What causes swollen spleen?
There are many causes of a swollen spleen. Infections such as mononucleosis are a common cause of swollen spleen. Some blood and liver diseases are also known to cause swollen spleens. A swollen spleen may also be the result of a serious condition such as leukemia (blood cancer).
Infectious causes of swollen spleen
A swollen spleen may be caused by viral, parasitic and bacterial infections including:
- Bacterial infection
- Mononucleosis (viral infection) or other viral infections
- Parasite infections
Other causes of swollen spleen
Other causes of a swollen spleen include:
- Anemia (low red blood cell count)
- Cirrhosis of the liver
- Cystic fibrosis
- Embolism of splenic blood vessels
- Hemolytic anemia (destruction of red blood cells)
- Hereditary spherocytosis (inherited disorder characterized by abnormally shaped red blood cells)
- Idiopathic thrombocytopenic purpura (disorder in which platelet levels are reduced)
- Leukemia (cancer of the blood or bone marrow)
- Sarcoidosis (inflammatory disease most commonly affecting the lungs, skin and eyes)
- Sickle cell disease (hereditary disorder of the hemoglobin)
- Systemic lupus erythematosus (disorder in which the body attacks its own healthy cells and tissues)
Serious or life-threatening causes of swollen spleen
In some cases, swollen spleen may be a symptom of a serious or life-threatening condition that should be immediately evaluated in an emergency setting. These conditions include:
- Acute hepatitis
- Congestive heart failure
- Sepsis (life-threatening bacterial blood infection)
- Tuberculosis (serious infection affecting the lungs and other organs)
Questions for diagnosing the cause of swollen spleen
To diagnose your condition, your doctor or licensed health care practitioner will ask you several questions related to your swollen spleen including:
- Do you have pain in your abdomen on the upper left side?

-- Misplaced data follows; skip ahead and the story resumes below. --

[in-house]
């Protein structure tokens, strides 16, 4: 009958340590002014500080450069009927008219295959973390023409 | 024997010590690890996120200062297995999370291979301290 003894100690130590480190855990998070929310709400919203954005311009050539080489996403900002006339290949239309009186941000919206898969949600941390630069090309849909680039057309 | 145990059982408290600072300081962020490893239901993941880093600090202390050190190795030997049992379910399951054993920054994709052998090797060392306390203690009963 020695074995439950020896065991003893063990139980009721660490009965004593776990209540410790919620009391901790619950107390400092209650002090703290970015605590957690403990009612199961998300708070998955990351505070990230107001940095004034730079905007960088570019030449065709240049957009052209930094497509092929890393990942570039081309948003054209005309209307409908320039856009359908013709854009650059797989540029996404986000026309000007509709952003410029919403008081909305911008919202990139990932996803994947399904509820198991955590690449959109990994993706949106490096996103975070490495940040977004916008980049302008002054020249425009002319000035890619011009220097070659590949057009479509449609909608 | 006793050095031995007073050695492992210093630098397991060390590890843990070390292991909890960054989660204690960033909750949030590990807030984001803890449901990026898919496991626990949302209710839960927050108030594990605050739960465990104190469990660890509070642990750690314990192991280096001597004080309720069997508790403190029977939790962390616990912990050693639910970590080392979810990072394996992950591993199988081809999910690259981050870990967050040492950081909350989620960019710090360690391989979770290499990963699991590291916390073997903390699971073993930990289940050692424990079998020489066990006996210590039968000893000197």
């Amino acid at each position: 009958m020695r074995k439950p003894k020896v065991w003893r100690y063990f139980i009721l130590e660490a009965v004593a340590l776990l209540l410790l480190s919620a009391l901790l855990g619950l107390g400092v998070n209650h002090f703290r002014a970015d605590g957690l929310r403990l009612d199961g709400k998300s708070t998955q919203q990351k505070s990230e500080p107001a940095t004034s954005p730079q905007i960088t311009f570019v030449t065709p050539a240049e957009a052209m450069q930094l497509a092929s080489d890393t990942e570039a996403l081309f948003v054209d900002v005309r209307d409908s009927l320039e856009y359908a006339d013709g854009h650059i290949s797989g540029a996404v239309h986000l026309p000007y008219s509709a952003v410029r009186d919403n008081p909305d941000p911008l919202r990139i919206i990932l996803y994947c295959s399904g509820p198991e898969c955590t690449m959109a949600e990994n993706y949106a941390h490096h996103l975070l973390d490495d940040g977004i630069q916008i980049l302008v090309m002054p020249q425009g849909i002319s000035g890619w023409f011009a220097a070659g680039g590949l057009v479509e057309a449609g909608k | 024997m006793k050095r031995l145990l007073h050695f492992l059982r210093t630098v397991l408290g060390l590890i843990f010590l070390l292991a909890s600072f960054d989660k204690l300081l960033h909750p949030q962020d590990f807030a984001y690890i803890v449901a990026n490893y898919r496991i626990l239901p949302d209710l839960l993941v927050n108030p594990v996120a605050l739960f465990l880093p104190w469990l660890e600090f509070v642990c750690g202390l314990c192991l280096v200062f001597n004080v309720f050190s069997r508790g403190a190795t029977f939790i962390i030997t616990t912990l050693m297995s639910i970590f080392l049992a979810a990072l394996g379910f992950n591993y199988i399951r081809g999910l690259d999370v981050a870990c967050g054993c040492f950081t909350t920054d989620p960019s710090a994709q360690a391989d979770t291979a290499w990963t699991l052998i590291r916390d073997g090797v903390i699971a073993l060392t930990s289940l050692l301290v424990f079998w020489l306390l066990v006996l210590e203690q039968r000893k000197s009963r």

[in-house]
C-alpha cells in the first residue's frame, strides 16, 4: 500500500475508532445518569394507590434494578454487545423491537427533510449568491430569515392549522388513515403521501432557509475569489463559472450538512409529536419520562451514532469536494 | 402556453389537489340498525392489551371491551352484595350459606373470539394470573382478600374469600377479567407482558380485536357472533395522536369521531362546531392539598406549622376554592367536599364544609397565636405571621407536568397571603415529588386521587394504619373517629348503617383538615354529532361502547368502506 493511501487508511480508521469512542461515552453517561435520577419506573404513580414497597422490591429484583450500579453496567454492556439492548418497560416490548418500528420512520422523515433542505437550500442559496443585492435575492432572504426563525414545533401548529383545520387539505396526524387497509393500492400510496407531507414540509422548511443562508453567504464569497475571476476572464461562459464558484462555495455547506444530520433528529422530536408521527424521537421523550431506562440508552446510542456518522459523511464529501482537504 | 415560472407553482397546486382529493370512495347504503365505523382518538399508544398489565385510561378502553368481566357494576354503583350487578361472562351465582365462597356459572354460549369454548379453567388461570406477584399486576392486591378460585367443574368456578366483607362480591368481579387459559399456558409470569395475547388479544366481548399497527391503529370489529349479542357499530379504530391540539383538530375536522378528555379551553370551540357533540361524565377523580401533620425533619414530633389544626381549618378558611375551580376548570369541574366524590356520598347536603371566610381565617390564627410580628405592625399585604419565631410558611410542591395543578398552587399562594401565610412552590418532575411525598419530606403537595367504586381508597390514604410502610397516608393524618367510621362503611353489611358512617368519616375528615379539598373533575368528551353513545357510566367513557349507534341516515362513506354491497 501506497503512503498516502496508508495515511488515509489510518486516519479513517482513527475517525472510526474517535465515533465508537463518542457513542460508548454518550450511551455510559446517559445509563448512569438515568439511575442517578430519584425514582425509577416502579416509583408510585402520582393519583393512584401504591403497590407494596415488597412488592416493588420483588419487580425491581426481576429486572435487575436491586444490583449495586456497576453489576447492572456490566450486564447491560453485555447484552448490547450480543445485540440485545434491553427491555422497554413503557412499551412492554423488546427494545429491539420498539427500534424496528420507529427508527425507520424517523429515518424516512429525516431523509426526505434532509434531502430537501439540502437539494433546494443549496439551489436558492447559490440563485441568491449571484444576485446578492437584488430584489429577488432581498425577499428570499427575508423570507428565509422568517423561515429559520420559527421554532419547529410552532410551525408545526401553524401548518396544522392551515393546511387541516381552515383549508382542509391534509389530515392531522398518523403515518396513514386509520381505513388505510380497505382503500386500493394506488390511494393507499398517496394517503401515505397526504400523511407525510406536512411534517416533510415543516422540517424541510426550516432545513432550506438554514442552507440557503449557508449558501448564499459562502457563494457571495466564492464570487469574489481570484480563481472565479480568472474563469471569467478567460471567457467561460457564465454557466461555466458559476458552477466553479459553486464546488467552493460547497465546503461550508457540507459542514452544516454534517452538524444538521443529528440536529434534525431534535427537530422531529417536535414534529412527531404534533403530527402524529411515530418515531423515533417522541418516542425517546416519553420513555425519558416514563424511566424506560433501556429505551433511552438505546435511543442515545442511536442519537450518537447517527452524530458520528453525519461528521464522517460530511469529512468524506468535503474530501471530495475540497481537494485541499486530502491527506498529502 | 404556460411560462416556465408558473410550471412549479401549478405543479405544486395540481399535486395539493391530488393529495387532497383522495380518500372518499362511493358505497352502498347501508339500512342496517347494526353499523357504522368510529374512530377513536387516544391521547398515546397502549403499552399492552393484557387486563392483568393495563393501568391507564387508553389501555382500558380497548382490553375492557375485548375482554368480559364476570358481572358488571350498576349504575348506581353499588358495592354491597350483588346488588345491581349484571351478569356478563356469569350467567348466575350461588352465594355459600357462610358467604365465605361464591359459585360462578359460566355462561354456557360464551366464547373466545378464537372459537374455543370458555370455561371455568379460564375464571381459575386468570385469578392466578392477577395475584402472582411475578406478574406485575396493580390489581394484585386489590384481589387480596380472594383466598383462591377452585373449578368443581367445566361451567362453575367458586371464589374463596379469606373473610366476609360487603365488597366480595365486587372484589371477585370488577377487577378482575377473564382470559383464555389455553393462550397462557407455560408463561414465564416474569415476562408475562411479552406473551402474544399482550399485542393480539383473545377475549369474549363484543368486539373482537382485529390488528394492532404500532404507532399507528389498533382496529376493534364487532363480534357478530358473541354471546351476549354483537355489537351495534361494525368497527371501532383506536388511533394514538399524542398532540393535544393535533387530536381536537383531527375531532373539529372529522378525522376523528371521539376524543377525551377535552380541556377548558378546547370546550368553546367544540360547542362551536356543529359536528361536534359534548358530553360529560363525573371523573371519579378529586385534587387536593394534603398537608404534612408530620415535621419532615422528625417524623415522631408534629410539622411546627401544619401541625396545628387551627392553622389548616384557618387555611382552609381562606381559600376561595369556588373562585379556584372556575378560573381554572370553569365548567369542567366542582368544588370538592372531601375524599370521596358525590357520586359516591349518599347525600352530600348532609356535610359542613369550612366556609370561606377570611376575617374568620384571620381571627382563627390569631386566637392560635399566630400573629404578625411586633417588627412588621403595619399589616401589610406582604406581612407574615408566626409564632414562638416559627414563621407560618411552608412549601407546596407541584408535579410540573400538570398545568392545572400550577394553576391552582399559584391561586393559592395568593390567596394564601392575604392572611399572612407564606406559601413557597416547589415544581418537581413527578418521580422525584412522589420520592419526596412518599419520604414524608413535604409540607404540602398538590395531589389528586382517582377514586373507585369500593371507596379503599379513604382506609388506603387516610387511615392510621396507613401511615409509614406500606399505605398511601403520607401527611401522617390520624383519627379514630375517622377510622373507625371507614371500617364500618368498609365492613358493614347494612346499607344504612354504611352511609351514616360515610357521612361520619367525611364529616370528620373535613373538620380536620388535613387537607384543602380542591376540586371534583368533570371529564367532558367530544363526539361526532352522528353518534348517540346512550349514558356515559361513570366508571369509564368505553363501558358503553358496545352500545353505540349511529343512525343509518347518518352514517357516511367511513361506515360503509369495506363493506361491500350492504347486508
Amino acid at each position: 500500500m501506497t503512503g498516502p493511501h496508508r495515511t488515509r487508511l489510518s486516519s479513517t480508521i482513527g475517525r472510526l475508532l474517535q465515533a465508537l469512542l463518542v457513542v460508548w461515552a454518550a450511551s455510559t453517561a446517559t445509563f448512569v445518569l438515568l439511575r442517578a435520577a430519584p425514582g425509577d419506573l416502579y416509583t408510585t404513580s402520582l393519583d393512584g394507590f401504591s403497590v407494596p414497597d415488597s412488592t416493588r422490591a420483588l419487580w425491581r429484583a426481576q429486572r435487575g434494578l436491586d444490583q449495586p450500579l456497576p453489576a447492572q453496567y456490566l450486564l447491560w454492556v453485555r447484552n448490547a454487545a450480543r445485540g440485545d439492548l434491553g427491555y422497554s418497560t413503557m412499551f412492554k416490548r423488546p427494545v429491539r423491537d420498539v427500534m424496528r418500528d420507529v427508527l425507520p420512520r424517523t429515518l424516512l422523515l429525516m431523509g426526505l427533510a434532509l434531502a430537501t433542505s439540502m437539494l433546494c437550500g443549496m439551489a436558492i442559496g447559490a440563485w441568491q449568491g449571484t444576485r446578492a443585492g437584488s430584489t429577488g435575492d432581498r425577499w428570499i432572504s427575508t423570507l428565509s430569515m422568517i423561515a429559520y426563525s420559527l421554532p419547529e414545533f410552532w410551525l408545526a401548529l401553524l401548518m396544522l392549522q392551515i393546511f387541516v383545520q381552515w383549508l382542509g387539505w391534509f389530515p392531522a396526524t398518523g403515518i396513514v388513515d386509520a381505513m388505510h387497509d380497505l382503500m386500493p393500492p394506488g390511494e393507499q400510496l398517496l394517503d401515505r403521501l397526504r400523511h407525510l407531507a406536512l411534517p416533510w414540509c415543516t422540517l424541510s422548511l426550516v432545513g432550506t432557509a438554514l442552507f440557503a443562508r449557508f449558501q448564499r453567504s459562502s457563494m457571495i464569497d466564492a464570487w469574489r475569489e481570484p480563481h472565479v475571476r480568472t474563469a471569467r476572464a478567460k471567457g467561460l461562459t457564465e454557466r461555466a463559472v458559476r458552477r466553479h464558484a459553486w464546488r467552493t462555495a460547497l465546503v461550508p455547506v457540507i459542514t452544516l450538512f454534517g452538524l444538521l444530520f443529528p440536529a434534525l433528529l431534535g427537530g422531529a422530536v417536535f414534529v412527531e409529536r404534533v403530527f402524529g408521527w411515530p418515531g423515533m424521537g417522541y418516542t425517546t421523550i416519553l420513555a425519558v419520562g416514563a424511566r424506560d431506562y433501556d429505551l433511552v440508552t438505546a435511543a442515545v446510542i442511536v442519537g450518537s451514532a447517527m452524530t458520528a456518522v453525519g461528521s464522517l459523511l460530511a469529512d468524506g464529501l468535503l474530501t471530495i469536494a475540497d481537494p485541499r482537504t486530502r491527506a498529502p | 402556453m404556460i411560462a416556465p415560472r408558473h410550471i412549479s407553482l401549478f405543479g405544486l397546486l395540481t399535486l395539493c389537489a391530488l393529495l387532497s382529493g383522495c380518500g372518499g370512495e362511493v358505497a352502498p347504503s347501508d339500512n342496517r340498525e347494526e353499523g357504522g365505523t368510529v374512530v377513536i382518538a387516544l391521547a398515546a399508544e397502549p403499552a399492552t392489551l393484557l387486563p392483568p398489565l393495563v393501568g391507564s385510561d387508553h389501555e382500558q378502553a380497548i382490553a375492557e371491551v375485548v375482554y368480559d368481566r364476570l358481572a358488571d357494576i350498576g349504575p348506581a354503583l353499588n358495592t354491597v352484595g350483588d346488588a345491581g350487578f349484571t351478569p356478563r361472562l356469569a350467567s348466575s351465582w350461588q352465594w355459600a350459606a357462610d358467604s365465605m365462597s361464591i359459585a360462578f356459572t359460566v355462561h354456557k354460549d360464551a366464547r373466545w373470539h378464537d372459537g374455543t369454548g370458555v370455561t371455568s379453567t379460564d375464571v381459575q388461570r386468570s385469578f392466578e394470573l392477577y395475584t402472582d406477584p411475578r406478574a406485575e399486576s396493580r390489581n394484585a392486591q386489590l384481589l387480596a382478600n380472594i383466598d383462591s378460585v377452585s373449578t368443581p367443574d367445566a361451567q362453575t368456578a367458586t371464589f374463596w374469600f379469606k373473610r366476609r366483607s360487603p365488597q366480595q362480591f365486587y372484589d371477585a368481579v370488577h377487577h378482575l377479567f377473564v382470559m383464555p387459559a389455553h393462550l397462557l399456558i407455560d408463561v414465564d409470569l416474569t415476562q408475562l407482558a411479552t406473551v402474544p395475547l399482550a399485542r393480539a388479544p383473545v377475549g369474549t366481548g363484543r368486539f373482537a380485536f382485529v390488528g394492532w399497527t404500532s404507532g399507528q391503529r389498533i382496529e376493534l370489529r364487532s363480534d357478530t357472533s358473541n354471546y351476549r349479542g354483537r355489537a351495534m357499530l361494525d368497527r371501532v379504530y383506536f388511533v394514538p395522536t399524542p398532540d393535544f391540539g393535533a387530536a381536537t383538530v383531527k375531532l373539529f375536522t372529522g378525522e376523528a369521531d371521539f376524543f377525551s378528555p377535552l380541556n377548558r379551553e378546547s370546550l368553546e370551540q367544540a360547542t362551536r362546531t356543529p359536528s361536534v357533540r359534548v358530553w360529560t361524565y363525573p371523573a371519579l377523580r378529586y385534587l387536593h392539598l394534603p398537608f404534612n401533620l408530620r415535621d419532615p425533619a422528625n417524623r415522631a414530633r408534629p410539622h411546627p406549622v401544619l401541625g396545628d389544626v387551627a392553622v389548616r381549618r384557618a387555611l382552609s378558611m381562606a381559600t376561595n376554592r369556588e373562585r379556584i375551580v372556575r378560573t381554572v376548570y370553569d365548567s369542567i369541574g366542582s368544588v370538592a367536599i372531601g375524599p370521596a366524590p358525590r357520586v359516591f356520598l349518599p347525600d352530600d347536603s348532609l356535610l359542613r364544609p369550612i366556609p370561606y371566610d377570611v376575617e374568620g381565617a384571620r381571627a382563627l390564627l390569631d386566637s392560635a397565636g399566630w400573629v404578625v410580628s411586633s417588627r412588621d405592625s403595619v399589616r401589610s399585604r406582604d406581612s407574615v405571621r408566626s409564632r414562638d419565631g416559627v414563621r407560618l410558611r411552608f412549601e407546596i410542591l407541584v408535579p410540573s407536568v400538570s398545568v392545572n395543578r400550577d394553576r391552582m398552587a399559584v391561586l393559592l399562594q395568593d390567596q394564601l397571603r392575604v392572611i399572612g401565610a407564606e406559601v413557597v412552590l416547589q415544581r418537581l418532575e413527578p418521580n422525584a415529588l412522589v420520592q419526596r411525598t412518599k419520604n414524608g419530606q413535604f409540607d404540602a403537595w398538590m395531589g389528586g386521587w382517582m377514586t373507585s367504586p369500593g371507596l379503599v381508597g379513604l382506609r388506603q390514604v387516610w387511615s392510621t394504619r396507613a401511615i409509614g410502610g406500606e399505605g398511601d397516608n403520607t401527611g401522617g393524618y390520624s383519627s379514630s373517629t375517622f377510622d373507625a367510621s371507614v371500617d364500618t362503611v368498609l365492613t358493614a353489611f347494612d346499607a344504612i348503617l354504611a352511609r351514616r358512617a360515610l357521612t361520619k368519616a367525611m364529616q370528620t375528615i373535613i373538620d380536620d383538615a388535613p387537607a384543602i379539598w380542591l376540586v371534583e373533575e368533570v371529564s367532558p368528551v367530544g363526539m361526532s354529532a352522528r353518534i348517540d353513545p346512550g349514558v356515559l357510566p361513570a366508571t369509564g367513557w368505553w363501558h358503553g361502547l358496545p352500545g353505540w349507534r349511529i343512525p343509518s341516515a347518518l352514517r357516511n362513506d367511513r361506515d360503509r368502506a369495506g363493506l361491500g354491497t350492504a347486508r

- When did you first notice your swollen spleen?
- Do you have any other symptoms?
What are the potential complications of swollen spleen?
Because a swollen spleen can be due to serious diseases, failure to seek treatment can result in serious complications and permanent damage. Once the underlying cause is diagnosed, it is important for you to follow the treatment plan that you and your health care professional design specifically for you to reduce the risk of potential complications including:
- Organ failure or dysfunction
- Spread of cancer
- Spread of infection
- Surgery to remove the spleen due to a serious infection or malignant condition
- Splenomegaly. MedlinePlus, a service of the National Library of Medicine National Institutes of Health. http://www.nlm.nih.gov/medlineplus/ency/article/003276.htm.
- Spleen diseases. MedlinePlus, a service of the National Library of Medicine National Institutes of Health. http://www.nlm.nih.gov/medlineplus/spleendiseases.html.
- Collins RD. Differential Diagnosis in Primary Care, 5th ed. Philadelphia: Lippincott, Williams & Williams, 2012.
- Bope ET, Kellerman RD (Eds.) Conn’s Current Therapy. Philadelphia: Saunders, 2013.
- Domino FJ (Ed.) Five Minute Clinical Consult. Philadelphia: Lippincott Williams & Wilkins, 2013.
What is swollen spleen?
A swollen spleen is an abnormally enlarged spleen. The spleen is an organ located in your abdomen on the left side. As part of the lymph system, it participates in fighting infection, as it houses numerous white blood cells. It is responsible for getting rid of old and damaged blood cells and filtering the blood in your body.
The medical term for a swollen spleen is splenomegaly. ... Read more about swollen spleenintroduction
What other symptoms might occur with swollen spleen?
Swollen spleen may accompany other symptoms, which vary depending on the underlying disease, disorder or condition. Symptoms that frequently affect the spleen may also involve other body systems.